"You must look upon your talks with your men as one of the most important things you do. An intelligent man wants both information and inspiration. Work out exactly how to say it beforehand. If Winston Churchill has to rehearse all his speeches, there is no reason why you should not. Explain all you can, giving praise where due."
To get the most of the book, you will nevertheless need a minimum of interest and sympathy for the conditions of life at sea in a warship. At only £3.99, you don't have much to lose!
As a historical document it gives a keen insight as to how the allied war was fought at sea, providing a fair amount of technical information and style of command. Originally published for RN Officers (as a number of separate pamphlets), it gives a surprisingly detailed instruction as to how to effectively manage a ship and it's crew. The book addresses not only the technical aspects of managing a RN ship's crew but also the general attitude and outlook to be adopted by officers.
Bearing in mind that these documents were first published nearly sixty-seven years ago, it is easy to see how the guidelines laid down back then still hold true today. I think that anybody today could well benefit from taking heed from the advice in this book, particularly those in a position of management or command. It effectively suggests that officers should lead by example, but also states the standards for that, including advice on letter writing, dress standards, addressing seniors or juniors and so on. I would go so far to say that it is as much a guide to 'how to be a gentleman' as it is about the Royal Navy!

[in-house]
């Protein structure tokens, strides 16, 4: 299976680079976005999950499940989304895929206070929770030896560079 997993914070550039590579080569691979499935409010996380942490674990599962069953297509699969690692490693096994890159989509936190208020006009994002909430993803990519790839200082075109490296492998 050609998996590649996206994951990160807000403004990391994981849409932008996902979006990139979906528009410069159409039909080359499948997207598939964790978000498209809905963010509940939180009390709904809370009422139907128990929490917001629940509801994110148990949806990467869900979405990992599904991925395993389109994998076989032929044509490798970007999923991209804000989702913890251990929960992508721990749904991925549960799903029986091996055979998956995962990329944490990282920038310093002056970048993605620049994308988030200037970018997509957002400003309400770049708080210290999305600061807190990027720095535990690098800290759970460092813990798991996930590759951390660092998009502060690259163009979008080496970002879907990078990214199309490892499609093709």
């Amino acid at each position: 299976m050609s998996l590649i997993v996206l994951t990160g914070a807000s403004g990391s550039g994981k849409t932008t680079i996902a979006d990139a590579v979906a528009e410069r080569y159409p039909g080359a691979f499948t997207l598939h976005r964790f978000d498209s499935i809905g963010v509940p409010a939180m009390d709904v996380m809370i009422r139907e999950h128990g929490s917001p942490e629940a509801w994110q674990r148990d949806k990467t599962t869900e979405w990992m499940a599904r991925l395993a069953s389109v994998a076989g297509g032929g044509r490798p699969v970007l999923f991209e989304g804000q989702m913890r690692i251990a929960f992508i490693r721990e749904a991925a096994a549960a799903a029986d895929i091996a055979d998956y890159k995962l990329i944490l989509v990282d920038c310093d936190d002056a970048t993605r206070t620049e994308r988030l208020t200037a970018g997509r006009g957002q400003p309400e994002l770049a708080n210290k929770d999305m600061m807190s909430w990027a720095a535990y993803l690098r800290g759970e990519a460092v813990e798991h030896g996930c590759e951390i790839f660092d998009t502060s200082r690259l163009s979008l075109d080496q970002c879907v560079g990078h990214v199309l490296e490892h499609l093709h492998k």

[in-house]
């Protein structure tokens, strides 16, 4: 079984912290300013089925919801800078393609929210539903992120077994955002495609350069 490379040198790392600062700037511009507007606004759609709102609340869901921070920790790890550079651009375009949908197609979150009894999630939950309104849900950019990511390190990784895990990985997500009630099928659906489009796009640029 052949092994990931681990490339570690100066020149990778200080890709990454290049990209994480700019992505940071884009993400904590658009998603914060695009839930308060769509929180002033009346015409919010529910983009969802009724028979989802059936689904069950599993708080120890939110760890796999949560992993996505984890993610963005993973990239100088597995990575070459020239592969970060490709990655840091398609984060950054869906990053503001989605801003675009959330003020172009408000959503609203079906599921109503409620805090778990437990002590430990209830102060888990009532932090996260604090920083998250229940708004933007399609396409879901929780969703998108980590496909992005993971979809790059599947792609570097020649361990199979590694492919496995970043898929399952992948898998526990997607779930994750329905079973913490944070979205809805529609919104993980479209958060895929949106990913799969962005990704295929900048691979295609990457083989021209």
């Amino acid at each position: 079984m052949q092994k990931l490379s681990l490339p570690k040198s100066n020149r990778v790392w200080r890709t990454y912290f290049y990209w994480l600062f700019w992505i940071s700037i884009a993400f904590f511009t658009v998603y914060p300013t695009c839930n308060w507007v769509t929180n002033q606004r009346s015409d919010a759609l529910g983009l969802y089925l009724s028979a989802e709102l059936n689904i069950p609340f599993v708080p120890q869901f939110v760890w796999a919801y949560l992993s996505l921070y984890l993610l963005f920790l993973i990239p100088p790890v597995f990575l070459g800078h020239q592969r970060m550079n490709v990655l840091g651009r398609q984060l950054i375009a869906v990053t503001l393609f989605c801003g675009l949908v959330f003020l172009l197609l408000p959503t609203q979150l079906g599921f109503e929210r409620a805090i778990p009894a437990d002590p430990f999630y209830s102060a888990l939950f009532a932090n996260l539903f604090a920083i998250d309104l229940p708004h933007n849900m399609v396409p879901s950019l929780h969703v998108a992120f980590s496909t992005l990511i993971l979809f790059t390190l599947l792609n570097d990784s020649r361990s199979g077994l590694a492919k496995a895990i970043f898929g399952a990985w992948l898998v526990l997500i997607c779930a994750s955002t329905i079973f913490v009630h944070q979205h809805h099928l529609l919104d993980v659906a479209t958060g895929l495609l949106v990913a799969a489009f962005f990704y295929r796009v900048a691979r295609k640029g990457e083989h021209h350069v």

All of the information and lessons in the book are tied together by a beautiful style of writing which makes the whole book an absolute joy to read. As long as you are not expecting a whole book of continuous flowing prose (it is essentially an instruction manual, not a story) I would highly recommend it. Definitely in my top five favourite books.
Most Recent Customer Reviews
My dad was in the navy 25yrs and this was an ideal Christmas present.Published 1 month ago by miss ray lindsay
Present for my godson who is hoping to be an engineer in Royal Navy. He was well pleased with this. A small book with loads in it!Published 11 months ago by lesley muirhead
I also have a copy of 'A Seaman's Pocket-Book'. Great for dipping into when you only have a few minutes to spare.Published 15 months ago by Elaine K Foster